Second, in spite of this, we might be inclined to return the case to the district court for development of the facts if the bare assertions on appeal were sufficient to indicate that the defendant could establish a factual base for relief. The conduct of the Government asserted here, however, is not sufficient to bring the case within the ambit of the cases upon which the defendant relies.
In United States v. Thomas, 488 F.2d 334 (6th Cir. 1973), a key defense witness was advised by defense counsel that he might be subjected to prosecution for misprision of a felony and inquired if he wished to confer with his attorney. The witness agreed to consult with his own counsel and a recess was called so that he might do so. During the recess "he was approached by a secret service agent involved in the case who told him that he would be prosecuted for misprision of a felony if he testified in the case." Id. at 335. Subsequently, the witness refused to testify even though the Government informally advised the court that he would not be prosecuted. The Sixth Circuit remanded the case for a new trial because "the Government's action here substantially interfered with any free and unhampered determination the witness might have made as to whether to testify and if so as to the content of such testimony." Id. at 336. The present situation is unlike Thomas. Here the Government's alleged action, rather than improperly interfering with the intelligent determination of the witness as to his Fifth Amendment rights, simply provided him with the additional fact that his immunity did not extend to perjury. See United States v. Stevenson, 445 F.2d 25, 29 (7th Cir.), cert. denied, 404 U.S. 857, 92 S.Ct. 108, 30 L.Ed.2d 99 (1971); United States v. Closson, 383 F.Supp. 1119 (E.D.Pa.1974), aff'd, 511 F.2d 1392 (3rd Cir. 1975).
In United States v. Morrison, 535 F.2d 223 (3rd Cir. 1976), a witness was informed before trial that charges against her would be dropped because she had been a minor at the relevant time. Before trial the prosecutor engaged in several discussions with the witness which the Third Circuit characterized as "repeated warnings which culminated in a highly intimidating personal interview." Id. at 227. In Morrison, the court came to the explicit conclusion that the Government had virtually driven a key defense witness from the stand and that such "bizarre conduct toward a witness for the defense is not be condoned." Id. at 228. That decision relies on facts quite different than those present in the case at bar. Herron was allegedly only spoken to once by the United States Attorney and his own counsel was present throughout those proceedings. It was only after consultation with his own counsel that Herron chose to invoke his Fifth Amendment privileges. The alleged facts as to Government activity fail to rise to the level of improper conduct meriting reversal, even if true.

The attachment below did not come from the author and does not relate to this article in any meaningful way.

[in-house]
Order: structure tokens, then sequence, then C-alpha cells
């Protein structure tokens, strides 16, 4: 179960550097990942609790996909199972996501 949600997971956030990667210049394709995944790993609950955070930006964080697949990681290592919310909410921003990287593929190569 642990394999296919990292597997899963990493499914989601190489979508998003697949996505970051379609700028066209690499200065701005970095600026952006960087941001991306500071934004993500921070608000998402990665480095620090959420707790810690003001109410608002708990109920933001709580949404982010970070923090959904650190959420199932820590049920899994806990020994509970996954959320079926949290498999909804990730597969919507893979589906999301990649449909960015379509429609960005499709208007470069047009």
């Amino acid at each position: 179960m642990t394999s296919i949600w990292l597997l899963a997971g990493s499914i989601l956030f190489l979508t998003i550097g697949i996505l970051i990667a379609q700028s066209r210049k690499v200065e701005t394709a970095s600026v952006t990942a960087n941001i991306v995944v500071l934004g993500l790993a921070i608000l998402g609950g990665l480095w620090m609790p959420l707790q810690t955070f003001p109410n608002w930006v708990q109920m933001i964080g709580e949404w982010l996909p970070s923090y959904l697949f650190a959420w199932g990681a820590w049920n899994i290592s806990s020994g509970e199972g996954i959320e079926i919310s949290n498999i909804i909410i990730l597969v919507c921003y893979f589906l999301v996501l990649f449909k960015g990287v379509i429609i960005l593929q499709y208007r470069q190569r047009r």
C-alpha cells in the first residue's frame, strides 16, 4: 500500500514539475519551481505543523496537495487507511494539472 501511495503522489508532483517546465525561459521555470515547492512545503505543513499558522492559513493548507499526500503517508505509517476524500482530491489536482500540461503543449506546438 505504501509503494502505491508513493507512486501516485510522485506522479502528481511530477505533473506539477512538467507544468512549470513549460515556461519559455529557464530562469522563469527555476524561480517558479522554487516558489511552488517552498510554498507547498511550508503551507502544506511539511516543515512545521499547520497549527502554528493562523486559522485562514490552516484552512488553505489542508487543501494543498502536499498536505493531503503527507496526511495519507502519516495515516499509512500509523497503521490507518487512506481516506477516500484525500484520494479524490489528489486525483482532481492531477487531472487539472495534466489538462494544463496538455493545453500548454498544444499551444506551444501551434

Third, we do not have before us the affidavit originally given by Herron to the Government. We do not know if Herron's testimony would have been helpful to the defendant. The Government, and not the defendant, called him. We can only assume that had Herron testified in accordance with his prior statement, his testimony would have been favorable to the Government. The defendant has failed to demonstrate otherwise. If he was going to contradict his prior affidavit under oath, he would have been guilty of perjury at one time or the other, and had every right to refuse to testify.
The defendant contends that the district court failed to satisfy its obligation to determine whether Herron had a valid basis for invoking the Fifth Amendment as required by United States v. Gomez-Rojas, 507 F.2d 1213 (5th cir.), cert. denied, 423 U.S. 826, 96 S.Ct. 41, 46 L.Ed.2d 42 (1975), and United States v. Melchor Moreno, 536 F.2d 1042 (5th Cir. 1976). We fail to perceive how defendant can complain about any defect in the district court's procedure in this regard. The rule is for the benefit of the party calling the witness. The Government tried to produce Herron. There is nothing in the record to indicate that he would have been called as a defense witness. On the record before us, the Government was the party deprived of his testimony, and it seems to us that only the Government could complain about failure to get the testimony because of improper assertion of the Fifth Amendment privilege.